“SWD is becoming a big problem for growers of soft-skinned fruits such as strawberries, raspberries, blueberries, and cherries all over the world,” Chiu pointed out. “With the need to satisfy insect damage standards and to reduce crop loss, the growers generally adopt high levels of insecticide usage for SWD control and risk reduction. In the long-term, this will lead to development of insecticide resistance, not to mention the damage inflicted on beneficial insects.”

“Current Drosophila suzukii management strategies rely heavily on insecticide usage, because other pest management tactics are still being development and optimized,” wrote Chiu and fellow authors Frank Zalom, integrated pest management specialist and professor of entomology; doctoral candidate Kelly Hamby of the Zalom lab; and graduate student Rosanna Kwok of the Chiu lab.

“From my point of view, what is particularly interesting is that insecticide detoxification of many insects including Drosophila suzukii is under circadian control,” Zalom said.  “This knowledge could be particularly interesting for organically acceptable insecticides like pyrethrum that are only effective for a short period of time after they are applied. Pyrethrum is one of the only organic options that can be used by farmers to control Drosophila suzukii, so if its efficacy can be improved by applying sprays at a certain time of day then this could be a positive development.”

Said Hamby: “The paper is a first look at Drosophilia suzukii daily activity rhythms under a temperature and light/dark cycle mimicking California raspberry growing conditions as well as a look at the daily cycling of insecticide susceptibility enzymes that could potentially detoxify insecticides. The next steps would be to include more temperature conditions, more insecticides, and attempt an experiment in the field.”

"For me, the importance of our research is that it allows us to move toward a more effective and efficient way of controlling this pest, which is rapidly becoming of prominent importance because of how fast Drosophila suzukii has been spreading throughout the western US since its initial introduction," said Kwok. "By recognizing temporal differences that may contribute to a difference in toxicity to certain pesticides, we may be able to move toward management programs that are tailored to target a specific species of insect. We may be able to spray less or less frequently if we can find out when these pests are most susceptible."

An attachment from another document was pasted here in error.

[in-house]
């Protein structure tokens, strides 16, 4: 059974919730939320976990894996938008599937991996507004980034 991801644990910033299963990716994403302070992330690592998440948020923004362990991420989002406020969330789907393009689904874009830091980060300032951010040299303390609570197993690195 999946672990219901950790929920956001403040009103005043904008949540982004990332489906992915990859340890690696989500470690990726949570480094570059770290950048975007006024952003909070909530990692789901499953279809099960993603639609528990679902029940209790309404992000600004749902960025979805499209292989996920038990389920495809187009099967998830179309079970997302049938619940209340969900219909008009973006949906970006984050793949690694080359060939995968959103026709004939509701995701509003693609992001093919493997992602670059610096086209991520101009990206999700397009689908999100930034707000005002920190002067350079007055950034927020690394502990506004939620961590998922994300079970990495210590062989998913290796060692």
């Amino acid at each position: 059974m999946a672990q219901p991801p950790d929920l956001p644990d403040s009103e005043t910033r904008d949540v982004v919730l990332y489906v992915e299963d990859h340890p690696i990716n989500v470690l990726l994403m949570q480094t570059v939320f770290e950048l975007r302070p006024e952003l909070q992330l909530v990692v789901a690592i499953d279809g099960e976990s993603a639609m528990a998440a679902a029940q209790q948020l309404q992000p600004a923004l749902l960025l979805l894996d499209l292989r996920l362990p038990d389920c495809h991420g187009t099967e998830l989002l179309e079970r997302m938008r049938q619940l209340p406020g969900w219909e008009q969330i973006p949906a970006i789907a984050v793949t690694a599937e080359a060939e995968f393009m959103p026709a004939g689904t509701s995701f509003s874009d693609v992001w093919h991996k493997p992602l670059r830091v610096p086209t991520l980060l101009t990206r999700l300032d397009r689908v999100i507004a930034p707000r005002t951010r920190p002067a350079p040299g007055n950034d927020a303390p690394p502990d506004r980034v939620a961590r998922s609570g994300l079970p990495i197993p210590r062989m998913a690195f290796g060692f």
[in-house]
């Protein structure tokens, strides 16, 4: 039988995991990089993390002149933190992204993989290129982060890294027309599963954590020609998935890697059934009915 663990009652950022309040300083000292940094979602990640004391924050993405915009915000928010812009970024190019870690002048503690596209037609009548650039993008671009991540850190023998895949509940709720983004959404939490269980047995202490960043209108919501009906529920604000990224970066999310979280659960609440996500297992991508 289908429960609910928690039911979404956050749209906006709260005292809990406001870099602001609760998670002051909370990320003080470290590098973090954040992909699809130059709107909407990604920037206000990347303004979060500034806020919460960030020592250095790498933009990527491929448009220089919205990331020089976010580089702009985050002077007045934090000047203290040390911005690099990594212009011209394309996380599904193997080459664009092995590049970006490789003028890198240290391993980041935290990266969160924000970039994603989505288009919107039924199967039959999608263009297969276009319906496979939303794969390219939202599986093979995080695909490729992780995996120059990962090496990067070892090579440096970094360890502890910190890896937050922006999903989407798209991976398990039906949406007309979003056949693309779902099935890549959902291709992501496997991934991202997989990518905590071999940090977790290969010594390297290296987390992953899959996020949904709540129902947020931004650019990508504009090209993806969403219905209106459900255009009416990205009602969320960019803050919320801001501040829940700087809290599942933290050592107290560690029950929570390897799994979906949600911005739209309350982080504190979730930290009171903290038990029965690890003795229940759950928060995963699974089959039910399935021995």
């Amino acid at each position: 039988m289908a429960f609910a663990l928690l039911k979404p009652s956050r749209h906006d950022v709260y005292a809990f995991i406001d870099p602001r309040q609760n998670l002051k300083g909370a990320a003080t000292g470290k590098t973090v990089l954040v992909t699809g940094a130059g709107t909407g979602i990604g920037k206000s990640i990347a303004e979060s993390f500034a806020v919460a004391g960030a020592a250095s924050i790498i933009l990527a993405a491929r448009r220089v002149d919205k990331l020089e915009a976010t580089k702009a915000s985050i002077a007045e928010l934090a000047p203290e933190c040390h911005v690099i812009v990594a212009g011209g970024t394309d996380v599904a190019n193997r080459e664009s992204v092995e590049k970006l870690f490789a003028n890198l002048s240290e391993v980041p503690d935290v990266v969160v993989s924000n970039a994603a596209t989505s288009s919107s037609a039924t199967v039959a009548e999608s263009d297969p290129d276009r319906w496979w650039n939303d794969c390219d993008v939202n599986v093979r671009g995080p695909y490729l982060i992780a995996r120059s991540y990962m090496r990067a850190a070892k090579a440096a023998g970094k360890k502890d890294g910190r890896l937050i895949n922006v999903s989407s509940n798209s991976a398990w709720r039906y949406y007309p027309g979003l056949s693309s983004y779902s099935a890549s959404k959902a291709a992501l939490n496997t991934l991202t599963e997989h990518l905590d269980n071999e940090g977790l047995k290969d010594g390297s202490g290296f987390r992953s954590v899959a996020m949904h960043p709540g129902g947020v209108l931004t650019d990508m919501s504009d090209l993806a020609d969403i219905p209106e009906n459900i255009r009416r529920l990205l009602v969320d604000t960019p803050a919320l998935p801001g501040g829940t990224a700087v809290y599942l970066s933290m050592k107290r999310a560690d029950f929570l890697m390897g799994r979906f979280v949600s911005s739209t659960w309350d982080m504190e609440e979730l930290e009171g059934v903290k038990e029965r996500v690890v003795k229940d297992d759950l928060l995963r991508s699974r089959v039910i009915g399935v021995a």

"As for the future," Kwok added, "I think that as we sequence and fully annotate the D. suzukii genome we can identify more genes that are implicated in toxicity and pesticide resistance."

Chiu praised the work of the graduate students. "I think Kelly and Rosanna really did a fantastic job on this project!" she said.

The study took place under laboratory conditions simulating summer and winter in Watsonville. The team found significant differences in the chronotoxicity of SWD toward malathion, with the highest susceptibility at 6 a.m., “corresponding to peak expression of cytochrome P450s that may be involved in bioactivation of malathion,” they wrote in their abstract.  “Chronobiology and chronotoxicity of D. suzukii provide valuable insights for monitoring and control efforts, because insect activity as well as insecticide timing and efficacy are crucial considerations for pest management.”

The spotted-wing drosophila was first observed in Japan as early as 1916. The females lay their eggs in ripe and ripening fruit, unlike other Drosophila species known to infest overripe and blemished fruit. The larvae feed on the fruit. “The adult is the only stage that can be targeted for control by conventional pesticides,” the UC Davis scientists wrote. The most commonly used insecticides are organophosphates, pyrethroids and spinosyns

 

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